Coronavirus Job Retention Scheme
What is the Coronavirus Job Retention Scheme?
As a result of the coronavirus pandemic the government put in place a set of measures to help employed people affected by Covid-19.
The help came to an end on 30 September 2021 but the details below remain for reference purposes.
How did the Coronavirus Job Retention Scheme (CJRS) work?
Grants were available to employers to cover up to 80% of the salary of retained, or 'furloughed', workers. At any time an employer was also able to decide to top up someone's income above the allocated percentage available from the government scheme.
The percentage payment from the government to employers varied slightly between 1 March 2020 and 30 September 2021, when the scheme ended, but the employee always received 80% of their salary, up to a total of £2,500 a month.
The percentage payments from the government were:
- During August and September 2021 it was 60% of someone's salary (with the employer expected to contribute the extra 20%).
- During July 2021 it was 70% of someone's salary (with the employer expected to contribute the extra 10%).
- Between 1 November 2020 and 30 June 2021 it was 80% of someone's salary (with the employer expected to contribute the National Insurance and pension contributions).
- Between 1 March 2020 and 31 July 2020 the percentage payment from the government was 80% of someone's salary, plus the employer's National Insurance contributions and pension contributions for each employee.
- During August 2020 it was 80% of someone's salary (with the employer expected to contribute the National Insurance and pension contributions).
- During September 2020 it was 70% of someone's salary (with the employer expected to contribute 10%).
- During October 2020 it was 60% of someone's salary (with the employer expected to contribute 20%).
Salaries included overtime and regular commission but not bonuses, and, until the end of June 2020 people weren't able to carry on working for their employer at the same time as being part of the scheme (although they were able to work for another company if their contract allows it).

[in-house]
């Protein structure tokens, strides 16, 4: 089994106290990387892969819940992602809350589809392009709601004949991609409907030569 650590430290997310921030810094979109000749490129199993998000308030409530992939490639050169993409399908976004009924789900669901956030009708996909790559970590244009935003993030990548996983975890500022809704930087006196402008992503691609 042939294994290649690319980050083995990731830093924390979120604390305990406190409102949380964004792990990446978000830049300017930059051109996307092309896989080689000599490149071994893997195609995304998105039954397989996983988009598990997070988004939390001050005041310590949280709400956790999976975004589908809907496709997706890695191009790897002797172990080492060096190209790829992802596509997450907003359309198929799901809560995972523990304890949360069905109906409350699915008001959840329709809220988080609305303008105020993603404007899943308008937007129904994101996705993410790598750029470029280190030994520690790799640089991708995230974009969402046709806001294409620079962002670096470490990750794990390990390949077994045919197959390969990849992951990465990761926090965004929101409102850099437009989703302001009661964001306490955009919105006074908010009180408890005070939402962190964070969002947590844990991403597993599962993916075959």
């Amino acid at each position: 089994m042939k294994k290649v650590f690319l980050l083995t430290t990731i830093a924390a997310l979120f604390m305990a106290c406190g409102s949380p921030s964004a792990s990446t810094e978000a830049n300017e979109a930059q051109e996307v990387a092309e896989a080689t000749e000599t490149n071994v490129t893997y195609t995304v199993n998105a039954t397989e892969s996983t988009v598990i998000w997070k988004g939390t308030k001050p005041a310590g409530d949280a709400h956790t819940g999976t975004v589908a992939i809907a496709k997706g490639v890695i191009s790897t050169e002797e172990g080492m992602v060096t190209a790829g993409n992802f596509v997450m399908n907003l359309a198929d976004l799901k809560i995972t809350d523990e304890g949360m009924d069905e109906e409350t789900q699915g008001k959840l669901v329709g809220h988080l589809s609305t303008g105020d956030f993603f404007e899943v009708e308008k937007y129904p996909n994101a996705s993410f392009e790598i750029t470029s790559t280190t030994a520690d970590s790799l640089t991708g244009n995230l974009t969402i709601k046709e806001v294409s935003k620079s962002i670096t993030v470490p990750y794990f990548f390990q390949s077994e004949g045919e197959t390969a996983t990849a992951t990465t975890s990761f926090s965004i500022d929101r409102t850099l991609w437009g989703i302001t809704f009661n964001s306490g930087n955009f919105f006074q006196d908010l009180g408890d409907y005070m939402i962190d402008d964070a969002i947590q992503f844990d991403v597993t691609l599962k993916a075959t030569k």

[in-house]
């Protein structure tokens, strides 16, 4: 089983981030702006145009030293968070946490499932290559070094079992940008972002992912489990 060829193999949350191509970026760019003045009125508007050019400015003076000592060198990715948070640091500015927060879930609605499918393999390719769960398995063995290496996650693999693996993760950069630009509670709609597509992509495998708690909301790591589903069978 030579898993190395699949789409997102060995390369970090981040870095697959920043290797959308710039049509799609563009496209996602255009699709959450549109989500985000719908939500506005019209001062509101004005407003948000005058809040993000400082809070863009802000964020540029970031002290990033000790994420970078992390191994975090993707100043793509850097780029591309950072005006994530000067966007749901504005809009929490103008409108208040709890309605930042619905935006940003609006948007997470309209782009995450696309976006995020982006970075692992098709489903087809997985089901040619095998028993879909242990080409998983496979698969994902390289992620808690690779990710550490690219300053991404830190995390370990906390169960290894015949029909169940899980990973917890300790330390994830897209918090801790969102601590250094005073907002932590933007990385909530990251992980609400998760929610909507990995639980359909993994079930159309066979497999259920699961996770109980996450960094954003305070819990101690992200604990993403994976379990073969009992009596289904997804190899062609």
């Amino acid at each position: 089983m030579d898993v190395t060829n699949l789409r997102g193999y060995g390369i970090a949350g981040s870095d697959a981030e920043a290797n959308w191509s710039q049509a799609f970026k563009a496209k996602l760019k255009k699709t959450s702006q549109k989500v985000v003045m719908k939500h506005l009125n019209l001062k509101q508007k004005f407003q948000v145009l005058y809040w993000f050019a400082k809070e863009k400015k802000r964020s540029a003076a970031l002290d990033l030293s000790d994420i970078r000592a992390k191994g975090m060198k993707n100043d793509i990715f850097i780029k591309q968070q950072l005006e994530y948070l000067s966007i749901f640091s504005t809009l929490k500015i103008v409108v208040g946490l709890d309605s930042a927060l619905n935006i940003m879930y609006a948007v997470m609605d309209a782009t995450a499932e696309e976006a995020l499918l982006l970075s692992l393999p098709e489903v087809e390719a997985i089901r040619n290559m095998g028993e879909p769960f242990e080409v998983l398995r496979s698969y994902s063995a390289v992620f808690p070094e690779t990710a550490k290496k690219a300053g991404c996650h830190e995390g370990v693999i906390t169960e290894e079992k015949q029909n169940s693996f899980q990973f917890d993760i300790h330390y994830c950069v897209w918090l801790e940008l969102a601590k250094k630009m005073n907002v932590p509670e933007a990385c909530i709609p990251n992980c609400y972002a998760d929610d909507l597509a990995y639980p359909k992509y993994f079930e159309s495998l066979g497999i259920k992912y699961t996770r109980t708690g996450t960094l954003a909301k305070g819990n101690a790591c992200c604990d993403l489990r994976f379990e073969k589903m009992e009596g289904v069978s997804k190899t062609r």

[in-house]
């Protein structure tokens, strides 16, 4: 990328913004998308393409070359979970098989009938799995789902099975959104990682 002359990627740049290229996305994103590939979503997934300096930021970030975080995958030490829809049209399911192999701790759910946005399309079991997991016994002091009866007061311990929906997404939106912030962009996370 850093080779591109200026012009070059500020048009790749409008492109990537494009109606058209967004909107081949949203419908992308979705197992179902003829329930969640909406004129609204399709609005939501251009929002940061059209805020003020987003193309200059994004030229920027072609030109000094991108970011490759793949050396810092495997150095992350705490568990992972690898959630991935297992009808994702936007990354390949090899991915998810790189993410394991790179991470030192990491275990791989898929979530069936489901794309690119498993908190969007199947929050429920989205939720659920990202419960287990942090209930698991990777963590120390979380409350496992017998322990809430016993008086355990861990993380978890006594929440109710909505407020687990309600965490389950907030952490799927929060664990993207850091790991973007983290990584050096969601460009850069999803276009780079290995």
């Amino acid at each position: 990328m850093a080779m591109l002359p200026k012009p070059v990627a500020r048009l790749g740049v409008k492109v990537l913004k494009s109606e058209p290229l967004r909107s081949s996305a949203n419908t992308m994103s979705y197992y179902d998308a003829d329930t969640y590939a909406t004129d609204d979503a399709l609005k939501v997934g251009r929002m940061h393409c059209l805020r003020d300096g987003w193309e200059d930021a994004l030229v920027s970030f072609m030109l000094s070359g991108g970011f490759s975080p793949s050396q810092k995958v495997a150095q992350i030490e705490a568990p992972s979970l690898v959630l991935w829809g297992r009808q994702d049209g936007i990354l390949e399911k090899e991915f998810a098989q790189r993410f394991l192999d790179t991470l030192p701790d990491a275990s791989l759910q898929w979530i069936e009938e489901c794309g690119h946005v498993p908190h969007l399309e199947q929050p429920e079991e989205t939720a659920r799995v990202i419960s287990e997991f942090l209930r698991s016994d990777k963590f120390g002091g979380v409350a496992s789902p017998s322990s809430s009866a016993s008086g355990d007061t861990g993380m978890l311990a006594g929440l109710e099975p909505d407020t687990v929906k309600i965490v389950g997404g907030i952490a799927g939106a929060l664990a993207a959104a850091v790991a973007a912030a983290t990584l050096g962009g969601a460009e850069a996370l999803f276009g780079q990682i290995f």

From 1 July 2020 an employee could return to work part-time and be furloughed part-time. If this occured the employer needed to cover the relevant salary costs for time worked by each employee each week, with the remaining time being covered by the CJRS.
To be eligible for the payment from November 2020 onwards, the employer needed to send HMRC a payroll notification for the employee by 30 October 2020.
Eligible groups include people paid through PAYE via a recruitment agency, someone on a zero-hour contract, people off work due to childcare responsibilities, apprentices, nannies who are PAYE employees, people on fixed-term contracts (which, if not yet can be extended during a furlough period), employees of companies that have gone into administration, company directors, agency workers, salaried members of Limited Liability Partnerships and Limb (b) Workers paid through PAYE.
Did the grant affect other income, including benefits?
Any money received via the CJRS counted as income for benefits someone may also have been entitled to.
People receiving the payment were treated as still working their usual hours for any conditions in their benefits. If they worked enough hours to qualify for Working Tax Credit, they were still treated as working that number of hours and were still able to get Working Tax Credit. If they previously worked 16 hours or more, they were still treated as working that number of hours and were not eligible for Jobseeker's Allowance, Income Support or Employment and Support Allowance.
More details are available on the gov.uk website at Coronavirus Job Retention Scheme